Mythologies of Roman and Greek deities were used to provoke associations between the ruler’s sovereignty and the divine powers of the gods and goddesses that appeared on their coins.


God of the sky and thunder

Zeus was the son of Cronus, a Titan ruler overcome with fear of being overthrown by his offspring. As a result of this obsession, Cronus devoured all his children as soon as they were born but his sixth son survived and freed his siblings including Poseidon and Hades with whom he divided dominion of the world.

While he was married to Hera, Zeus had numerous mistresses  and many heroic offspring including Athena, Apollo, Artemis, Hermes, Persephone, Dionysus, Perseus, Heracles, Helen of Troy, Minos, and the Muses.

Zeus’s symbols include the thunderbolt, eagle, bull and oak. As the ruler of all gods, he was the most important deity in official religion and came first when rulers paid their respects and religious sacrificies. This is why Jupiter features on numerous Greek and Roman coinage. However, his appearance on the coins of Alexander the Great is probably related to the story of his divine lineage, which his mother Olympias promulgated claiming that a thunderbolt stroke her womb when she was pregnant with Alexander, making Zeus his father.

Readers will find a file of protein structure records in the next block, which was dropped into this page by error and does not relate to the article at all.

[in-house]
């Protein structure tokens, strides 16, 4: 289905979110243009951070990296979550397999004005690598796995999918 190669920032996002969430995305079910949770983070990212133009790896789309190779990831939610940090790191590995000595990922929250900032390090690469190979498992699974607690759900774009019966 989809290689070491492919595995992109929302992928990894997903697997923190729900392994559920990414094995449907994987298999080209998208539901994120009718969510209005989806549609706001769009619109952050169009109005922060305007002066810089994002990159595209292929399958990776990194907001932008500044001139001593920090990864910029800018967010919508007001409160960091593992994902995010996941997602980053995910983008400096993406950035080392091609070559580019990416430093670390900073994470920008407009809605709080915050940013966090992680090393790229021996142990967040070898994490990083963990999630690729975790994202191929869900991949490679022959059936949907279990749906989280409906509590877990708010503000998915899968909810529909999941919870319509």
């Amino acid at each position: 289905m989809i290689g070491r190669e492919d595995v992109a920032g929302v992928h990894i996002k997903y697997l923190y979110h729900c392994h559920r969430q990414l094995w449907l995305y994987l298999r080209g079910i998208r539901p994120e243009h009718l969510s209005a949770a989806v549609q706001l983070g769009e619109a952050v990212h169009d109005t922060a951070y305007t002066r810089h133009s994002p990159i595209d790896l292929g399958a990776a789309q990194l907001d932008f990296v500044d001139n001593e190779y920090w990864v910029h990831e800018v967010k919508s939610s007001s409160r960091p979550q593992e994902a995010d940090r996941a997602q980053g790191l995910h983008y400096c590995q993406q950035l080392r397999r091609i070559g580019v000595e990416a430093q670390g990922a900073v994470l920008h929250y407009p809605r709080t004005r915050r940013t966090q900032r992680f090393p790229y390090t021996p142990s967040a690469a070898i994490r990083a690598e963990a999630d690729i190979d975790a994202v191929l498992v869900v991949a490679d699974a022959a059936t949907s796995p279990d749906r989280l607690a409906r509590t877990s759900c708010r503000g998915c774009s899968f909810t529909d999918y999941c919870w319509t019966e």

Zeus seated left on throne on this Kingdom of Macedon silver drachm, holding eagle and sceptre, spearhead behind.

Zeus seated left on throne on this Kingdom of Macedon silver drachm, holding eagle and sceptre, spearhead behind.


Queen of the Gods

Also the offspring of Cronus and Rhea, Hera is the sister-wife of Zeus. In the Greek mythology, she is the jealous wife of a king with numerous lovers and is thus seen as the protector of weddings and marital unions.

Hera is the mother of Ares, god of war; Hebe, goddess of youth; Eileithyia, goddess of childbirth; and Hephaistos, god of metallurgy.

Her symbols include the pomegranate, peacock feather and sceptre; however, she is represented on coins far less frequently than Zeus. The coin below depicts the cult image of Hera from her sanctuary on the island of Samos, Greece, where it stood since 8th century BC and was renewed in Roman times. Worshippers came to the temple with offerings such as pomegranates and wooden votive.

The statue of Hera appears on this Bronze unit of Perinthus



Apollo was the son of Zeus and known for being the god of archery, music and dance, truth and prophecy, healing and diseases, the Sun and light, poetry, and more. He was the perfect embodiment of physical superiority and moral virtue and is depicted in many works of art to be the most beautiful of the gods. As the “averter of evil,” he is often depicted with a laurel, a bow and arrow, or a lyre in his hands.

He appears at intervals on Imperial coinage from Augustus to Carausius and then falls out use in the 4th century.

On this Octavian coin, a nude Apollo is seated upon a rock, holding lyre with both hands.

Octavian considered Apollo to be his patron deity and built the famous temple of Apollo on the Palatine Hill in Rome, close to his residence.  He was grateful to the god for his victories over Sextus Pompeii and Antony and Cleopatra.


Warlike goddess of wisdom, war and patroness of the arts